Malaysia and the Deportation of Ethnic Uyghur Asylum Seekers

UHRP logo

February 22, 2013

Matt James, Intern, Uyghur Human Rights Project

Malaysia is not a nation that is immediately associated with Uyghur asylum seekers. However, the Southeast Asian nation has been the center of not one but two major Uyghur asylum-seeking scandals in the past two years. In both cases, Uyghur asylum seekers were secretly deported back to the People’s Republic of China despite the fact that the deported Uyghurs faced torture, imprisonment and possible execution.

In 2011, the government of Malaysia secretly deported 11 Uyghurs. More recently on December 31, 2012 Kuala Lumpur secretly deported another 6 Uyghur asylum seekers, which HRW called a “grave violation of international law” given China’s dubious charges  against them. In a recent statement, Malaysia said only that China requested they be deported because of an offence. Despite Islam being the state religion of Malaysia, Kuala Lumpur’s foreign policy and stance towards the Uyghurs of East Turkestan centers around Malaysian-Chinese relations rather than Islamic ties, and is inconsistent with the country’s foreign policy stance towards other ethnic conflicts, particularly in Kosovo and the Bangsamaro region of the Philippines.

Malaysian relations with China have gained importance in recent years. Malaysia has elevated links with Northeast Asia, especially since China’s historic role in the recovery of the Southeast Asian region after the 1997 financial crisis. Malaysia also has a large ethnic Han population, making up 23.7% of its population. Economic ties to China have grown in recent years and have even started to outpace those of Malaysia’s other Chinese-speaking trade partner, Taiwan.

Though it may reflect the importance of Chinese-Malaysian relations, Malaysia’s treatment of the Uyghurs is inconsistent with its foreign policy stance towards other ethnic conflicts. Kuala Lumpur officially claims a foreign policy of non-inference in the internal affairs of foreign nations, and it reserves the right to cast aside this commitment to non-interference in the face of clear violations of international law, such as Serbia’s attempted ethnic cleansing in Kosovo in the 1990s. Malaysia was one of the first countries in Asia to recognize the majority ethnic Albanian, and Muslim, region of Kosovo as an independent nation, which caused the government of Serbia to expel Malaysia’s ambassador in protest.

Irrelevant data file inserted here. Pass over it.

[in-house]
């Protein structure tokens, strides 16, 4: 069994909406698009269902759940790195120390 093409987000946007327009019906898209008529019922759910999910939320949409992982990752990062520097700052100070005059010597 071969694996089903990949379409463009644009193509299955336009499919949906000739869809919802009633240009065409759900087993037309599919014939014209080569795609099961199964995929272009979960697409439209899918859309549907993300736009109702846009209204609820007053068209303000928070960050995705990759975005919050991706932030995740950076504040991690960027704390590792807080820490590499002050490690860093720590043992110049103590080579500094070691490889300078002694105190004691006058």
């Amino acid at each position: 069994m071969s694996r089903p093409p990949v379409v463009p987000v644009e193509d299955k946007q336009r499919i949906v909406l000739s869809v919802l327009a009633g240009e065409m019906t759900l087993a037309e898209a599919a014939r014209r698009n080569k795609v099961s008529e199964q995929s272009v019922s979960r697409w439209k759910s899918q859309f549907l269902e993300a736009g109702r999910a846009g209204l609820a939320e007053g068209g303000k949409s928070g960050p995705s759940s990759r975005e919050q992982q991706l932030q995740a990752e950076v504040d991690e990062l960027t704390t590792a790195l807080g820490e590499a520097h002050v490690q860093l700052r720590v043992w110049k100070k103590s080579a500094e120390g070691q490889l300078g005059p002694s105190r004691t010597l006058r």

The government of Malaysia has also acted and negotiated on behalf the Muslim Moro people of the Philippines in the southern region of Bangsamoro, despite risking anger from Manila. Malaysia’s relations with the Philippines have historically been an issue of national security, with the two nations nearly coming to conflict in the 1960s over Malaysia’s Sabah state for which it still pays an annual token rent to the Philippines’ Sulu islands.  Rather than refusing to get involved in the Bangsamoro conflict on the grounds of non-interference, Malaysia played a significant role in negotiating the recent peace deal between the Philippine government and the largest Moro insurgent group, the Moro Islamic Liberation Front.

Without forgoing its economic and political ties to China, Kuala Lumpur should strive to negotiate on behalf of the Uyghurs, as it effectively did on behalf of the Moro people of Bangsamoro. Malaysia should voice concern about the Chinese government’s treatment of ethnic Uyghurs in East Turkestan and use China’s desire for stronger ties with Southeast Asia as political leverage to pressure Beijing on Uyghur human rights. The secret deportation of ethnic Uyghur asylum seekers is inconsistent Malaysia’s own foreign policy and Islamic values. At the very least, Kuala Lumpur should reevaluate its recent actions and end its policy of deporting ethnic Uyghur asylum seekers back to China.